Wolf Lullaby is a tragedy that is inspired by real events. In England in 1968 an eleven year old girl was convicted of manslaughter for the deaths of two boys aged four and three. Wolf Lullaby is a dark play that is set in a country town in Tasmania and asks a lot of questions. The most important one being did nine-year old Lizzie Gael kill the toddler, Toby Chester?
The production is an adaptation of Hilary Bell’s play that debuted at Griffin Theatre in 1996. Bell is an accomplished playwright who was the Tennessee Williams Fellow in Creative writing at Tennessee’s University of the South from 2003-2004 and the Patrick White Playwriting Fellow in 2013.Her story is a shocking and absorbing tale that shares themes with Lionel Shriver’s We Need To Talk About Kevin, as both texts question whether children are born evil or if they’re products of poor upbringings.
Lizzie Gael is played here by relative newcomer, Maryellen George. The actress is an adult but she does a good job in capturing the curiosity and innocence of the nine-year old character. At first glance the golden-haired Lizzie is a spirited child but she does not seem capable of murder. She is however a lonely kid who craves attention and has been neglected by two selfish parents who have divorced but remain amicable.
The story begins rather ominously with dark and atmospheric sounds that are like a cross between thunder and a heartbeat. At other points in the story, children playing and chanting are used as sound effects. At times these can be taken to have sinister undertones while at other moments they appear at least on the surface to be carefree and fun.
In this rural Tasmanian town, Lizzie and her friends discover the body of Toby Chester, a toddler that was suffocated and mutilated. The children don’t go immediately to tell the police about the body and instead wait until a few days later. When the authorities start investigating the matter it seems that the wounds on the body indicate that the murderer was a kid.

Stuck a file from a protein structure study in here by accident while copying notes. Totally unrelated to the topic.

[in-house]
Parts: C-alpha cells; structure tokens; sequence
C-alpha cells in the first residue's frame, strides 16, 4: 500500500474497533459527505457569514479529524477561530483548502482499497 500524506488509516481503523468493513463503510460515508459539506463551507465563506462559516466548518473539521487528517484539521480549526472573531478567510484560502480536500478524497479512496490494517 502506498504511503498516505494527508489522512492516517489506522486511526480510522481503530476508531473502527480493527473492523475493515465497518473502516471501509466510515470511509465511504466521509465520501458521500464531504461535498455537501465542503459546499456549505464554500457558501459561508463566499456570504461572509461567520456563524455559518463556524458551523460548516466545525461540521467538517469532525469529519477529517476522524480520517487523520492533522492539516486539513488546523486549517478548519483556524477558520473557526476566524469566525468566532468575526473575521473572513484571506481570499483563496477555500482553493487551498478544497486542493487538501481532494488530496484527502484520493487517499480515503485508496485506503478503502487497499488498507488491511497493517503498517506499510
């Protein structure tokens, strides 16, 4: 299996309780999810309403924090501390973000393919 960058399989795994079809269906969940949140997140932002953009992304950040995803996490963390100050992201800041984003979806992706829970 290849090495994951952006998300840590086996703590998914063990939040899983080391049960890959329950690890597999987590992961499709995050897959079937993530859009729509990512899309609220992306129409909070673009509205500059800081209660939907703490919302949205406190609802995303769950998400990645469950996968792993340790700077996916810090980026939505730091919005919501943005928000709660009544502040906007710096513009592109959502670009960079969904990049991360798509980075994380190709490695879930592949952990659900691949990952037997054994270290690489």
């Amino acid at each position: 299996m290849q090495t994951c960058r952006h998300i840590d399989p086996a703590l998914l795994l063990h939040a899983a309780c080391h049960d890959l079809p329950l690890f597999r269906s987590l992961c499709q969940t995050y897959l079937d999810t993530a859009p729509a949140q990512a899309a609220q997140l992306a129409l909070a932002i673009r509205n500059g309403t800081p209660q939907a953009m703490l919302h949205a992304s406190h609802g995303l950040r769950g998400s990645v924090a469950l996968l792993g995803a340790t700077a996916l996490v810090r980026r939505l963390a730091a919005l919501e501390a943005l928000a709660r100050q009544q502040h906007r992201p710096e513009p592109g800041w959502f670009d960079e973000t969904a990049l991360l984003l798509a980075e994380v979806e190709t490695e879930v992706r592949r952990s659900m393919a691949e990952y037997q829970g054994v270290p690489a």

Lizzie’s parents, Angela (Lucy Miller) and Warren (David Woodland) are brought in for questioning by Sergeant Ray Armstrong (Peter Mcallum). This is not the first time that Lizzie has had a run-in with the police, she had previously been busted for shoplifting and wagging school. Her parents are initially dismissive of her capacity to perform such an evil act but then her mother starts to find clues that could indicate Lizzie’s guilt in the murder case.
This play is a suspenseful one that will force the audience to ask as many questions as Lizzie’s parents. It is frightening and explores things like responsibility, the truth, lies, neglect, innocence, brutality and love. The story is a dark one that is scary and spine-tingling thanks to a great cast putting in superb and realistic performances, as well as its being inspired by real-life events.
Wolf Lullaby uses many different facets of the set and like the story itself, boasts lots of different layers and dimensions. It is a sad tale that questions what impacts us most, nature or nurture, as well as the power and responsibilities parents face in having to love and protect their children. Ultimately, this tense drama and mystery will stay and challenge you long after you’ve left the theatre.
Originally published on 24 August 2014 at the following website: http://www.theaureview.com/arts/reviews/wolf-lullaby-new-theatre-newtown-performances-until-september-13
Visit The Au Review’s homepage at: http://www.theaureview.com/